ZZ TOP HITCHES RIDE WITH RICK RUBIN FOR COMEBACK:
July 3, 2008
Texas rock trio ZZ Top has signed to producer Rick Rubin’s American Recordings imprint, hoping for a commercial and critical revitalization along the lines of prior Rubin clients Johnny Cash and Neil Diamond.
The veteran rockers and the similarly hirsute Rubin plan to make an album more in keeping with the blues boogie of such tunes as 1973’s “La Grange” than their pop-friendly ’80s sound, according to manager Carl Stubner.
The band recorded for London and Warner Bros. for the first 20 years of its career before being wooed to RCA in the mid-1990s with a five-album contract reportedly worth $30 million.
ZZ Top’s most recent album, “Mescalero,” spent just three weeks on the Billboard 200 in 2003, and sold 103,000 copies in the United States, according to Nielsen SoundScan. Its stint at RCA, beginning with 1994’s “Antenna,” failed to match its run at Warner Bros., where it recorded the biggest hit of its career, 1983’s “Eliminator.”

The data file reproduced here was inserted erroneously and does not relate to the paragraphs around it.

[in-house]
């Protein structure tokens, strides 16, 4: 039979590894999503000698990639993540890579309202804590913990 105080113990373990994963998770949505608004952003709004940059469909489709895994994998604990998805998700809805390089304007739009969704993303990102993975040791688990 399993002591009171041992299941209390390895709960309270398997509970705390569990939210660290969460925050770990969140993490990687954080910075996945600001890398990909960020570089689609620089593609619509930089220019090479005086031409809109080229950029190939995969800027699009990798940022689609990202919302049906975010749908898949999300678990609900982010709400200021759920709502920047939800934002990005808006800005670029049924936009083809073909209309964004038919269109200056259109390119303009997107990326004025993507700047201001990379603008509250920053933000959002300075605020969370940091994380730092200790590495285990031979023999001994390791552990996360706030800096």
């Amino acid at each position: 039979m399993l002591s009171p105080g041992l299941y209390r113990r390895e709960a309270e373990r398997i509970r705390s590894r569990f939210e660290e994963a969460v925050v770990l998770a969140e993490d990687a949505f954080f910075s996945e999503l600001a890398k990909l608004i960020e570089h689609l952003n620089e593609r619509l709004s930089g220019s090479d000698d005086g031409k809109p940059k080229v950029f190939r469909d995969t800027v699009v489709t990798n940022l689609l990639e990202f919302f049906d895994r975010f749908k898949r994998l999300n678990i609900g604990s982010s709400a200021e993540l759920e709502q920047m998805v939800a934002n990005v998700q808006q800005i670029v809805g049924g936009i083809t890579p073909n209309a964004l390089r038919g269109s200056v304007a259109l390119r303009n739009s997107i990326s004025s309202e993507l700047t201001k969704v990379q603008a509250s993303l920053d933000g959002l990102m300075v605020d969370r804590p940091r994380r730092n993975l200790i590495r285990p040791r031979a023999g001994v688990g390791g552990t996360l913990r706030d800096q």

Singer/guitarist Billy Gibbons, singer/bass player Dusty Hill and drummer Frank Beard announced two years ago that they had ended their RCA tenure and also parted ways with manager Bill Ham, who helped form the band in 1969.
Stubner, who began managing ZZ Top a year-and-a-half ago, has worked to increase ZZ Top’s visibility via an increased focus on licensing and TV appearances, including the finale of “American Idol” this spring.
“We thought this was a great brand that was kind of dusty,” he says. “My goal was to polish it and do certain things they hadn’t done before.”
To that end, Eagle Rock earlier this month released the first ZZ Top live DVD, “Live From Texas 2007,” which debuted this week at No. 1 on Billboard’s Top Music Video chart.
The band begins a European tour Friday in Oporto, Portugal, which will be followed by 18 co-headlining North American dates with Brooks & Dunn. In the fall, “our plan is to go do smaller theaters, like 3,000-seaters for a low-dough ticket price. Then we’ll go finish the record,” Stubner said.
Courtesy of www.billboard.com